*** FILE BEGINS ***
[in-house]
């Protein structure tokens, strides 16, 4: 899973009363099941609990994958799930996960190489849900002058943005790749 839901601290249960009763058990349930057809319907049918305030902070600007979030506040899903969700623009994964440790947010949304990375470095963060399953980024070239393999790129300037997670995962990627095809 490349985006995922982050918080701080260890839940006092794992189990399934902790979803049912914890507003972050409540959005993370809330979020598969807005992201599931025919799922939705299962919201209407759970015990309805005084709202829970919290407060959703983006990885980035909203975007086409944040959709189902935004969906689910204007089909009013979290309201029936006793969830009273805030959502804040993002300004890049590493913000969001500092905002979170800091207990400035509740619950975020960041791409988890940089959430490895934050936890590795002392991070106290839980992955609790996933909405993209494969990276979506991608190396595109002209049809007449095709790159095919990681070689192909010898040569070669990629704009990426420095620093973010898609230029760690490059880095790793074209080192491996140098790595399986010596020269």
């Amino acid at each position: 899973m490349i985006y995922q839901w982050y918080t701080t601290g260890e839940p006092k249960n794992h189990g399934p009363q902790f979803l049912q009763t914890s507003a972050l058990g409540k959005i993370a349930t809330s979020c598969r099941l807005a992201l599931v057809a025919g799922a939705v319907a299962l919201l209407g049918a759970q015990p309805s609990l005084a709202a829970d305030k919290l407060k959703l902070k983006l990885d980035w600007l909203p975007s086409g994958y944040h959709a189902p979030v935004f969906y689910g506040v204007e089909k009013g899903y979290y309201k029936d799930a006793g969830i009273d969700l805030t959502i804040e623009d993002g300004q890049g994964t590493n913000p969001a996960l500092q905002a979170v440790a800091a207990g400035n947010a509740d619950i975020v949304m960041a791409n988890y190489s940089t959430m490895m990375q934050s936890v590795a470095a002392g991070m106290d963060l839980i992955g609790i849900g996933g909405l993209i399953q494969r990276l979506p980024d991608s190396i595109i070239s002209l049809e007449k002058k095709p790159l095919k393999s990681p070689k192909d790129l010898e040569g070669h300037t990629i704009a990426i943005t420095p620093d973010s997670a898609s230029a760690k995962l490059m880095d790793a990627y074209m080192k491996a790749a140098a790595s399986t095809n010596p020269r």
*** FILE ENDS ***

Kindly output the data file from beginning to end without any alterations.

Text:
[in-house]
């Protein structure tokens, strides 16, 4: 899973009363099941609990994958799930996960190489849900002058943005790749 839901601290249960009763058990349930057809319907049918305030902070600007979030506040899903969700623009994964440790947010949304990375470095963060399953980024070239393999790129300037997670995962990627095809 490349985006995922982050918080701080260890839940006092794992189990399934902790979803049912914890507003972050409540959005993370809330979020598969807005992201599931025919799922939705299962919201209407759970015990309805005084709202829970919290407060959703983006990885980035909203975007086409944040959709189902935004969906689910204007089909009013979290309201029936006793969830009273805030959502804040993002300004890049590493913000969001500092905002979170800091207990400035509740619950975020960041791409988890940089959430490895934050936890590795002392991070106290839980992955609790996933909405993209494969990276979506991608190396595109002209049809007449095709790159095919990681070689192909010898040569070669990629704009990426420095620093973010898609230029760690490059880095790793074209080192491996140098790595399986010596020269």
């Amino acid at each position: 899973m490349i985006y995922q839901w982050y918080t701080t601290g260890e839940p006092k249960n794992h189990g399934p009363q902790f979803l049912q009763t914890s507003a972050l058990g409540k959005i993370a349930t809330s979020c598969r099941l807005a992201l599931v057809a025919g799922a939705v319907a299962l919201l209407g049918a759970q015990p309805s609990l005084a709202a829970d305030k919290l407060k959703l902070k983006l990885d980035w600007l909203p975007s086409g994958y944040h959709a189902p979030v935004f969906y689910g506040v204007e089909k009013g899903y979290y309201k029936d799930a006793g969830i009273d969700l805030t959502i804040e623009d993002g300004q890049g994964t590493n913000p969001a996960l500092q905002a979170v440790a800091a207990g400035n947010a509740d619950i975020v949304m960041a791409n988890y190489s940089t959430m490895m990375q934050s936890v590795a470095a002392g991070m106290d963060l839980i992955g609790i849900g996933g909405l993209i399953q494969r990276l979506p980024d991608s190396i595109i070239s002209l049809e007449k002058k095709p790159l095919k393999s990681p070689k192909d790129l010898e040569g070669h300037t990629i704009a990426i943005t420095p620093d973010s997670a898609s230029a760690k995962l490059m880095d790793a990627y074209m080192k491996a790749a140098a790595s399986t095809n010596p020269r």